Seasons are Beautiful and Startling

The transition from one season to another stimulates change. It awakens our senses. Consider the fragrance of new growth in spring, the sun and humidity of summer, the crisp air and vibrant colors of fall, the stark and barren emptiness of winter. Each season, in its unique way, is beautiful and startling.

Summer is the season most of us eagerly welcome. It often involves a more relaxed pace, vacation, lots of sunshine, and extra time with friends. Summer is a season of rejuvenation. The new life of spring has given way to the flourishing growth of summer. Long days, relaxed nights, and if you’re lucky, a beautiful coastline, if even for a week, to enjoy the grandness of God’s creation.

In summer, I feel invincible. I feel appropriately large and small at the same time. I breathe deeper and exhale more fully. The world that I’m carrying on my shoulders doesn’t feel so unbearable. Seasons of change affects us and those we lead.

 

Embrace Seasons of Rest

For too many years, I saw summer as an opportunity to “try to catch up.” As a leader, I was always trying to stay on the cutting edge and kept leading my teams forward. I saw summer as an opportunity for me to gain some ground and prepare for the fall. I drove myself, and I drove others more aggressively than the season demanded. As a result, we were tired and frazzled instead of rested and rejuvenated.

Leaders, there are seasons for work. There are seasons of hustle and drive, and there are seasons of rest and replenishment. You need both, and your team needs both. You need to rest and play. I felt like it was a luxury I couldn’t afford. My resistance to embrace summer left me ineffective as a leader.

Let me encourage you that summer is an essential season. Ask yourself these questions.

  • What season are you in right now?
  • What do you need?
  • What does your team need?
  • What do you need to be doing in this season to prepare for the next?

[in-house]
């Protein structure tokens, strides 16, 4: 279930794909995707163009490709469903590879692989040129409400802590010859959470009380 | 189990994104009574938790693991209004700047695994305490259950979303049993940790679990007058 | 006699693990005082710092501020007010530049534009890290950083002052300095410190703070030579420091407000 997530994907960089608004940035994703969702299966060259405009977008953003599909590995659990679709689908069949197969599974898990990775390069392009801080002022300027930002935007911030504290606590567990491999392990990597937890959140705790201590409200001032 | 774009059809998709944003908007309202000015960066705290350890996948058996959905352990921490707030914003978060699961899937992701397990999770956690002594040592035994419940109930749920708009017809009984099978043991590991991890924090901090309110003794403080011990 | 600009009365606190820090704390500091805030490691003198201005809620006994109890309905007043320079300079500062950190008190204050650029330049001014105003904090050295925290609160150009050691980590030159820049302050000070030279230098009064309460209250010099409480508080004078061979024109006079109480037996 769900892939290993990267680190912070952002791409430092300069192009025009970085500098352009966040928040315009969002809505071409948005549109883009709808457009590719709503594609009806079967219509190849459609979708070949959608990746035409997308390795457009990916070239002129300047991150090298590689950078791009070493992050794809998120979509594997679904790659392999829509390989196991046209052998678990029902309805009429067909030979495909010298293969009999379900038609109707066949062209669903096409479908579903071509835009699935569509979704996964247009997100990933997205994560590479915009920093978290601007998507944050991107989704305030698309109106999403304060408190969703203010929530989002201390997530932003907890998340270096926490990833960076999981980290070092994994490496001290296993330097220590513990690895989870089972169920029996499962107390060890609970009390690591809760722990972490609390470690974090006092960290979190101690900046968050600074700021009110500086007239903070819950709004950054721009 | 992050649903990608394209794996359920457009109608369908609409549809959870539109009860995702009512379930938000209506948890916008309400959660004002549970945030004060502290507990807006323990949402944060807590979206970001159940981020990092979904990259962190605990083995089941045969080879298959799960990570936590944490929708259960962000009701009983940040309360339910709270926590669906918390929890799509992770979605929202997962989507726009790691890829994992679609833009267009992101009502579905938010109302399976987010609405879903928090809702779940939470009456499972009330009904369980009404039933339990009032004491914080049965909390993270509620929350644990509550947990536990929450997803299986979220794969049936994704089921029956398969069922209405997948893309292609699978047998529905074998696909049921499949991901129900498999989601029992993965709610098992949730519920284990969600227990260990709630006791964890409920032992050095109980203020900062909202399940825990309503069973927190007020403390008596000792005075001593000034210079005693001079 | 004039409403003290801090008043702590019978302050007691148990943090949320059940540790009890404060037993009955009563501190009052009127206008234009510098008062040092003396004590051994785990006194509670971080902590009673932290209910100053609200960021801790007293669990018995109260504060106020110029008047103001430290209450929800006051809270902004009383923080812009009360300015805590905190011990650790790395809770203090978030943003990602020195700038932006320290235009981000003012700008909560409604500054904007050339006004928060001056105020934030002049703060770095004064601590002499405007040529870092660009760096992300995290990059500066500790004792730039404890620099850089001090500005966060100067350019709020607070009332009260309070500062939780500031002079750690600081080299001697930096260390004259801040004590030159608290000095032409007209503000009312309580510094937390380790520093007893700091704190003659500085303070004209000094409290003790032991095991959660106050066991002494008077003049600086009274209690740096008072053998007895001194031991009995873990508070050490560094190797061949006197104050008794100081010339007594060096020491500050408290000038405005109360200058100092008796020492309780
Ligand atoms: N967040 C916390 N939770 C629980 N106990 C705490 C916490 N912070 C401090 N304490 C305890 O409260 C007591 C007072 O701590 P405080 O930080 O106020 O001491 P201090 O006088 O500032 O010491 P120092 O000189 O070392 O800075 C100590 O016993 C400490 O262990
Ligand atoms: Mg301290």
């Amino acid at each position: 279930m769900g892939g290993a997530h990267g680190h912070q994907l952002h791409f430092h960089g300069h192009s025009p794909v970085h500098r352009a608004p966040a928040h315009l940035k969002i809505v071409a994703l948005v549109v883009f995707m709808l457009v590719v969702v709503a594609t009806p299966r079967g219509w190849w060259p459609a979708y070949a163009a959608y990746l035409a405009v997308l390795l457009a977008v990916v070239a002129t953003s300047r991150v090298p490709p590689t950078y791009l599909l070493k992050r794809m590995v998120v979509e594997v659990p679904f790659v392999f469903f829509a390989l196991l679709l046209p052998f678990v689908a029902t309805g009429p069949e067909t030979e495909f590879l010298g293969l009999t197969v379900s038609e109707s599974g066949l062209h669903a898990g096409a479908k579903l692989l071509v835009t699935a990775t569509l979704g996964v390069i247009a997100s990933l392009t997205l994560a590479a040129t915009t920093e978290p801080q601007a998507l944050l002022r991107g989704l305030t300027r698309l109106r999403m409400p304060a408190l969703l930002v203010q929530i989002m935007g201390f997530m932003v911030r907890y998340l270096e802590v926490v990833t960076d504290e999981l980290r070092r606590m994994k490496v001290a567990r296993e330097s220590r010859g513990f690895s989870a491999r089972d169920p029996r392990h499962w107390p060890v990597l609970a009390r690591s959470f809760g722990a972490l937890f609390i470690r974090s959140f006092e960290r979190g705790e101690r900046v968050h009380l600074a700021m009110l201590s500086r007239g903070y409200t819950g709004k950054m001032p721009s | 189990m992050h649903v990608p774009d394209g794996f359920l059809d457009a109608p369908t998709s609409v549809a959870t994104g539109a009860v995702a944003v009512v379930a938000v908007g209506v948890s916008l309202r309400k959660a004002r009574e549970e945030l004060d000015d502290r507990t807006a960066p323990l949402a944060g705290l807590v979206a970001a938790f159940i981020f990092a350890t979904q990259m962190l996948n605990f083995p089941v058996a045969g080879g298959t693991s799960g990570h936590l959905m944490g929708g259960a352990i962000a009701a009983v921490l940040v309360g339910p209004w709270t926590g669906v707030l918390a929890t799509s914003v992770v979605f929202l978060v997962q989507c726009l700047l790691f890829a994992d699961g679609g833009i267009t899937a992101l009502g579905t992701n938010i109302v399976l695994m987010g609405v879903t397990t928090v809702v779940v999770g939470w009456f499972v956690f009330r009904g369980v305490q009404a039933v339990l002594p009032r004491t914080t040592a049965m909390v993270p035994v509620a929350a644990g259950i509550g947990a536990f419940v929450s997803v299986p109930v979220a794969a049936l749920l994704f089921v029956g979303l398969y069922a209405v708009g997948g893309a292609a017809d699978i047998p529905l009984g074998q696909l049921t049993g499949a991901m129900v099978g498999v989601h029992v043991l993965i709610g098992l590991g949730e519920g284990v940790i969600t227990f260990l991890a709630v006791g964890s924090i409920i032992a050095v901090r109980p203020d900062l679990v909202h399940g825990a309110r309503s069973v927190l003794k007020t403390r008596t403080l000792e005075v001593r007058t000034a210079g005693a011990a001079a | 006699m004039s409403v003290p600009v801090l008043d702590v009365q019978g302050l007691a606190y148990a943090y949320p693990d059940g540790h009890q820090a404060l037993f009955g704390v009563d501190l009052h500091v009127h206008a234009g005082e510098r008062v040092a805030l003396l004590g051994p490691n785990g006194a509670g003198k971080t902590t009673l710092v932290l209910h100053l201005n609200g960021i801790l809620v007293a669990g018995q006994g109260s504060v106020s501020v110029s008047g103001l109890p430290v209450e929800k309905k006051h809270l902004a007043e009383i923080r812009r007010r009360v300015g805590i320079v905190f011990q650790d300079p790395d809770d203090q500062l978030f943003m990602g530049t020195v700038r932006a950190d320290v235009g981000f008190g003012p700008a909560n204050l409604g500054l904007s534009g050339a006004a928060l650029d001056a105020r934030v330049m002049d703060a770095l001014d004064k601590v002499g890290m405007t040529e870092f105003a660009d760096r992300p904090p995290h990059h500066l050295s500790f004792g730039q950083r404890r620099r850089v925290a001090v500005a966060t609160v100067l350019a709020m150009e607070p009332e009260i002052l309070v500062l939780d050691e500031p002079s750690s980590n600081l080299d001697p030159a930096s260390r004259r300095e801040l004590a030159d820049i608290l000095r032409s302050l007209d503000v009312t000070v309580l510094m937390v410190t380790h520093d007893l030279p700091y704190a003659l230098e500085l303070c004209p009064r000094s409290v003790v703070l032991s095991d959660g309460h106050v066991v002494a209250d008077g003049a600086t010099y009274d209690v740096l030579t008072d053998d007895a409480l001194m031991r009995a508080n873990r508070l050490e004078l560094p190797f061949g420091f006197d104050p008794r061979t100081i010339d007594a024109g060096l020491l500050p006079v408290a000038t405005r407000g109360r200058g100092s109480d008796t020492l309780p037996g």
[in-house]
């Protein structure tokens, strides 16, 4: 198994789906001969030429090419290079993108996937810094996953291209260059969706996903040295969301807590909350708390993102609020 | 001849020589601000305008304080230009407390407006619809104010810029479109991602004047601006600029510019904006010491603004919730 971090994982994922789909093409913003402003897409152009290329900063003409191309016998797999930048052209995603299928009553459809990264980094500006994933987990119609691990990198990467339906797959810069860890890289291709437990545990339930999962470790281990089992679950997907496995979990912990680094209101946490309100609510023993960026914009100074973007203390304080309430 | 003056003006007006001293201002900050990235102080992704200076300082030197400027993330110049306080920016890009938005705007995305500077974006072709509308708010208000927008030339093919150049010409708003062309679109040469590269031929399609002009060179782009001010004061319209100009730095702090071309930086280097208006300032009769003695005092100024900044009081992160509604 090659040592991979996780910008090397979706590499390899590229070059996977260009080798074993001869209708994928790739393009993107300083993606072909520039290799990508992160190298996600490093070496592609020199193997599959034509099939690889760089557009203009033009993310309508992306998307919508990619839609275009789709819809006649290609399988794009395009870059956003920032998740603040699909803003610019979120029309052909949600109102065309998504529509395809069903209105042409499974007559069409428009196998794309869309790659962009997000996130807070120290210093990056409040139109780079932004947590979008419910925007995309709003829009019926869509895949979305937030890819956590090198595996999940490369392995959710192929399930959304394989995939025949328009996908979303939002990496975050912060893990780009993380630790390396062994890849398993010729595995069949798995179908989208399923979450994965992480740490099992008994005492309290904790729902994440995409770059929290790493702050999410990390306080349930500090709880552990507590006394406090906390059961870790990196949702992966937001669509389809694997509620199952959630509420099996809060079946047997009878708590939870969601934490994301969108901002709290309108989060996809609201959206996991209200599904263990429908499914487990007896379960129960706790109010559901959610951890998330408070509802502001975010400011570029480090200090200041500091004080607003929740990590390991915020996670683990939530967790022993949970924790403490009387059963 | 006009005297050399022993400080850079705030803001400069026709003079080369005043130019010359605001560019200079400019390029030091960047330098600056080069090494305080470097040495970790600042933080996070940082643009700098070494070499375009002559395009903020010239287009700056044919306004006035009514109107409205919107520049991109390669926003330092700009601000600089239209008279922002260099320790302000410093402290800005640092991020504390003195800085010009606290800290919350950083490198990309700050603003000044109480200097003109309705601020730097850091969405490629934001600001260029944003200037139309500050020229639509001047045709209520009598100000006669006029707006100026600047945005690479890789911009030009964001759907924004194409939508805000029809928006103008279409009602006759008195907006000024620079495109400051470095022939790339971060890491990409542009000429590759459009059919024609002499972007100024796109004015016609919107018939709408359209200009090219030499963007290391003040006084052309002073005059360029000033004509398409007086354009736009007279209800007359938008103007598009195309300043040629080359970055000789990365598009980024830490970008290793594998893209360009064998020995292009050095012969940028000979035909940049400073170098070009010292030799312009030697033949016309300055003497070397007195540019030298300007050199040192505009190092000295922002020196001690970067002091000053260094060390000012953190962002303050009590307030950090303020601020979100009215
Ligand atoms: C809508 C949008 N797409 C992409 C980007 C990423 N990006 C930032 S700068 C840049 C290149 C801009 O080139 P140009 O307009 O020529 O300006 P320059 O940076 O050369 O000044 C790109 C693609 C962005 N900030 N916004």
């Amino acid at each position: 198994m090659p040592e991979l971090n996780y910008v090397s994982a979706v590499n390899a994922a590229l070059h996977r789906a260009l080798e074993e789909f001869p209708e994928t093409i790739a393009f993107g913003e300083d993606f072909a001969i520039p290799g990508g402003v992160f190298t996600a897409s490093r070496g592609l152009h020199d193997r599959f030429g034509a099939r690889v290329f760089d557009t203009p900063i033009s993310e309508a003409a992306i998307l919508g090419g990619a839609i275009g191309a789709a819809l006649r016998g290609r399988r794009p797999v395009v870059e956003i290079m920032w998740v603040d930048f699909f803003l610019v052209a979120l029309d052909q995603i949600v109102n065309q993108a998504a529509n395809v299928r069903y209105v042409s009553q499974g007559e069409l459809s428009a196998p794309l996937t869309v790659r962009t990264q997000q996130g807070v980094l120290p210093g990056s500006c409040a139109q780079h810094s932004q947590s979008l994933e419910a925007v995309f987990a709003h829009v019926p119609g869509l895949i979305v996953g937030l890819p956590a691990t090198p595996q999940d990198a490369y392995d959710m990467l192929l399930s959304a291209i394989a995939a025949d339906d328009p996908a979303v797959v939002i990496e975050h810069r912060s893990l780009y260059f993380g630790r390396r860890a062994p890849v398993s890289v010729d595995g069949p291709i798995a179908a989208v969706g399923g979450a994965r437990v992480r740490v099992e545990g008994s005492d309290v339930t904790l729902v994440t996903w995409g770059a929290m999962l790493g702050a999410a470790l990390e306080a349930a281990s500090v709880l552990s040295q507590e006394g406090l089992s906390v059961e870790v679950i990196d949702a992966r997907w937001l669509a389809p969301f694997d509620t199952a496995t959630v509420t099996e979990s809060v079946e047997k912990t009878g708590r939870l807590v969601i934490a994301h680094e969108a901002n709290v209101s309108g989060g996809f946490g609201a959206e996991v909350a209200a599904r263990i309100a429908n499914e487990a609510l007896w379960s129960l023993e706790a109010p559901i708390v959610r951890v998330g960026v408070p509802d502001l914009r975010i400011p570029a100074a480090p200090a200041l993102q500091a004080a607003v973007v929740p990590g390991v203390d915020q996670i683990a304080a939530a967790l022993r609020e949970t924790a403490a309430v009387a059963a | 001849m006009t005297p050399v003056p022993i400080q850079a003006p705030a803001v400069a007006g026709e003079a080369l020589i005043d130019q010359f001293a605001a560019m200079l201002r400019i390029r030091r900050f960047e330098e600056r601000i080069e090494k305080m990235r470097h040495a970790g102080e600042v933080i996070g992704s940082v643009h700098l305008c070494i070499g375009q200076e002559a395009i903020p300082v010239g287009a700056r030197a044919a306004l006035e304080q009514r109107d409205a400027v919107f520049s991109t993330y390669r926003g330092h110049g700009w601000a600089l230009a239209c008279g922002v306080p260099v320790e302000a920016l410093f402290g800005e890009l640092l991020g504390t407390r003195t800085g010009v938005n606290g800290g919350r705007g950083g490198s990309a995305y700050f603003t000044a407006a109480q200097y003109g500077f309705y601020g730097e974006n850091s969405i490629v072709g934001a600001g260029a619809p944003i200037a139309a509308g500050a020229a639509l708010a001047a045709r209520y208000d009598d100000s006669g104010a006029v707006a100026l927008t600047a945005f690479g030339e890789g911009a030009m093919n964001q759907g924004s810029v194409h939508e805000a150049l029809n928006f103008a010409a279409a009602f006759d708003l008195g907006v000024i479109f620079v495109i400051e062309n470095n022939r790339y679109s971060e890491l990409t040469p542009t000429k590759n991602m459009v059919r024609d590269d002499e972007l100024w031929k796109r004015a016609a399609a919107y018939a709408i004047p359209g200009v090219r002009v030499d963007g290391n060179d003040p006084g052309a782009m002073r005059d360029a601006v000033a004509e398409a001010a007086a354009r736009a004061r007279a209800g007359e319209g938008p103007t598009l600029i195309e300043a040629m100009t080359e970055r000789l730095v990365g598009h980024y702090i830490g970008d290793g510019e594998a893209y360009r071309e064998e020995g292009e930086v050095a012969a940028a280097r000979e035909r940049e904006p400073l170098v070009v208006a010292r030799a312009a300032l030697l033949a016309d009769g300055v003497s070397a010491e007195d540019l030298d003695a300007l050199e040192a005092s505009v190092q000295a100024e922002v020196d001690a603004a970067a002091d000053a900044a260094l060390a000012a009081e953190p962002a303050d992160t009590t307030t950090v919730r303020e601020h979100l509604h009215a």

Remember, set the pace. You must be aware of the current reality while anticipating a future need.

 

Your Summer Permission Slip

As schools take a reprieve and summer breaks way, step into it. Enjoy it. Don’t resist it. I hereby permit you to rest, to play, to laugh, to dream, to skip through sand, to soak in the sun, and to cherish memories with family and friends this season of summer.

 

Keep leading well.

Jenni Catron and The 4Sight Group

 

** Are You New to The 4Sight Group?  **

As leaders, we’re full of ideas and initiatives. We see potential and opportunity all around. We can almost taste the outcome, but often we get bogged down by how we’ll get from here to there.

The “how” can be overwhelming and discouraging, so we give up on our goals or fail to build a plan to help us achieve them.

These five steps will get you and your team on the path to moving from ideas to action! We’d love to have you join our community and access this free PDF!

 

 

Jenni Catron is a writer, speaker, and leadership coach who consults churches and non-profits to help them lead from their extraordinary best. She speaks at conferences and churches nationwide, seeking to help others develop their leadership gifts and lead confidently. As Founder and CEO of The 4Sight Group, she consults with individuals and teams on leadership and organizational health.

Jenni is the author of several books, including Clout: Discover and Unleash Your God-Given Influence and The 4 Dimensions of Extraordinary Leadership.


 

 

Limitations Add Value to Your Leadership

3 Good Reasons to Heed Limits!  

 

Recently I was pursuing an opportunity that I was excited to check out. Not only was it something that I would enjoy, but it would enable me to be closer to my family and be helpful to the future of The 4Sight Group. I started out cautiously optimist, and with each step, it seemed that this opportunity was going to become a reality until a major roadblock unexpectedly emerged. This idea I was pursuing was suddenly dead. Done. Over.

I found myself limited by a circumstance beyond my control, resulting, I should mention, in a full-out tantrum. I was extremely frustrated!

I’m not too fond of limits–I hate them. I pride myself in being someone who gets things done. Someone who can overcome any obstacle and make miracles happen. (Think Olivia Pope minus the Scandal!)

 

Are Limitation Part of Our Leadership Journey?

 

Possibilities energize me. Ideas inspire me. To a degree, this comes with the territory of a leader.

  • Leaders inspire with hope.
  • We see possibility.
  • We keep people tethered to the vision.
  • We’re the bridge between reality and possibility.
  • We chart the way forward.